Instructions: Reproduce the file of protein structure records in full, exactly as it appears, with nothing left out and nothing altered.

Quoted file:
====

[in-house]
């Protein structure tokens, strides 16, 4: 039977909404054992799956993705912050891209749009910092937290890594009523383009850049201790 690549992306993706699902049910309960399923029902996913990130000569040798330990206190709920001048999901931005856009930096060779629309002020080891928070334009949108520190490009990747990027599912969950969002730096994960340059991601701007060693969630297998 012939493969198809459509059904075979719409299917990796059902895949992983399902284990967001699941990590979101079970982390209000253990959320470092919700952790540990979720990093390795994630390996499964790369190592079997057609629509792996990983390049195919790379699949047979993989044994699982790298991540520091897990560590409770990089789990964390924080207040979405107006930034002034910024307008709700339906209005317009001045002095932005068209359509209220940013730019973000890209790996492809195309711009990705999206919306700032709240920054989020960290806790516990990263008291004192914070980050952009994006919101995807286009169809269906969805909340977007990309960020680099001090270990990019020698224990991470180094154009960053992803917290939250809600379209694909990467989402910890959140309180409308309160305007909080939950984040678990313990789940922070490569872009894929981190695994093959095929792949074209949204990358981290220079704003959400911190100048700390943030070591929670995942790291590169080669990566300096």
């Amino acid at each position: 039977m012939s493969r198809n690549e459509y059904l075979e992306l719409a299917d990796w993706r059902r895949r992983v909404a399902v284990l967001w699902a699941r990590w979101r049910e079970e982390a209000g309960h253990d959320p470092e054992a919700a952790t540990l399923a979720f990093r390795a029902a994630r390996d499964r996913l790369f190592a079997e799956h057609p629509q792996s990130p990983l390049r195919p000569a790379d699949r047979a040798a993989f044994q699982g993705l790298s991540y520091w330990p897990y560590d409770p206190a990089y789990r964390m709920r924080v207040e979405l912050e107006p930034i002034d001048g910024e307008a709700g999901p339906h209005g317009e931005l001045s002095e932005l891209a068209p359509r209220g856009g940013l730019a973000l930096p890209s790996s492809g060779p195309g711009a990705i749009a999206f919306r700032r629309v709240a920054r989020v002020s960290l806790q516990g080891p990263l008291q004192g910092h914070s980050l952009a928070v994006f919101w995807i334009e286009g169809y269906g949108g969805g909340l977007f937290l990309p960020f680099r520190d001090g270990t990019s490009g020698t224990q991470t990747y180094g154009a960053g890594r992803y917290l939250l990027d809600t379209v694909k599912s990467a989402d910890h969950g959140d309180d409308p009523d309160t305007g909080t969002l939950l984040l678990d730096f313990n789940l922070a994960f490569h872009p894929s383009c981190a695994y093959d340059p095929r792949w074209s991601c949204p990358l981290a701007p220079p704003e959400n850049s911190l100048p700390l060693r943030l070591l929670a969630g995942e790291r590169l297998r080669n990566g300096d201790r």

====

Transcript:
[in-house]
């Protein structure tokens, strides 16, 4: 039977909404054992799956993705912050891209749009910092937290890594009523383009850049201790 690549992306993706699902049910309960399923029902996913990130000569040798330990206190709920001048999901931005856009930096060779629309002020080891928070334009949108520190490009990747990027599912969950969002730096994960340059991601701007060693969630297998 012939493969198809459509059904075979719409299917990796059902895949992983399902284990967001699941990590979101079970982390209000253990959320470092919700952790540990979720990093390795994630390996499964790369190592079997057609629509792996990983390049195919790379699949047979993989044994699982790298991540520091897990560590409770990089789990964390924080207040979405107006930034002034910024307008709700339906209005317009001045002095932005068209359509209220940013730019973000890209790996492809195309711009990705999206919306700032709240920054989020960290806790516990990263008291004192914070980050952009994006919101995807286009169809269906969805909340977007990309960020680099001090270990990019020698224990991470180094154009960053992803917290939250809600379209694909990467989402910890959140309180409308309160305007909080939950984040678990313990789940922070490569872009894929981190695994093959095929792949074209949204990358981290220079704003959400911190100048700390943030070591929670995942790291590169080669990566300096």
């Amino acid at each position: 039977m012939s493969r198809n690549e459509y059904l075979e992306l719409a299917d990796w993706r059902r895949r992983v909404a399902v284990l967001w699902a699941r990590w979101r049910e079970e982390a209000g309960h253990d959320p470092e054992a919700a952790t540990l399923a979720f990093r390795a029902a994630r390996d499964r996913l790369f190592a079997e799956h057609p629509q792996s990130p990983l390049r195919p000569a790379d699949r047979a040798a993989f044994q699982g993705l790298s991540y520091w330990p897990y560590d409770p206190a990089y789990r964390m709920r924080v207040e979405l912050e107006p930034i002034d001048g910024e307008a709700g999901p339906h209005g317009e931005l001045s002095e932005l891209a068209p359509r209220g856009g940013l730019a973000l930096p890209s790996s492809g060779p195309g711009a990705i749009a999206f919306r700032r629309v709240a920054r989020v002020s960290l806790q516990g080891p990263l008291q004192g910092h914070s980050l952009a928070v994006f919101w995807i334009e286009g169809y269906g949108g969805g909340l977007f937290l990309p960020f680099r520190d001090g270990t990019s490009g020698t224990q991470t990747y180094g154009a960053g890594r992803y917290l939250l990027d809600t379209v694909k599912s990467a989402d910890h969950g959140d309180d409308p009523d309160t305007g909080t969002l939950l984040l678990d730096f313990n789940l922070a994960f490569h872009p894929s383009c981190a695994y093959d340059p095929r792949w074209s991601c949204p990358l981290a701007p220079p704003e959400n850049s911190l100048p700390l060693r943030l070591l929670a969630g995942e790291r590169l297998r080669n990566g300096d201790r």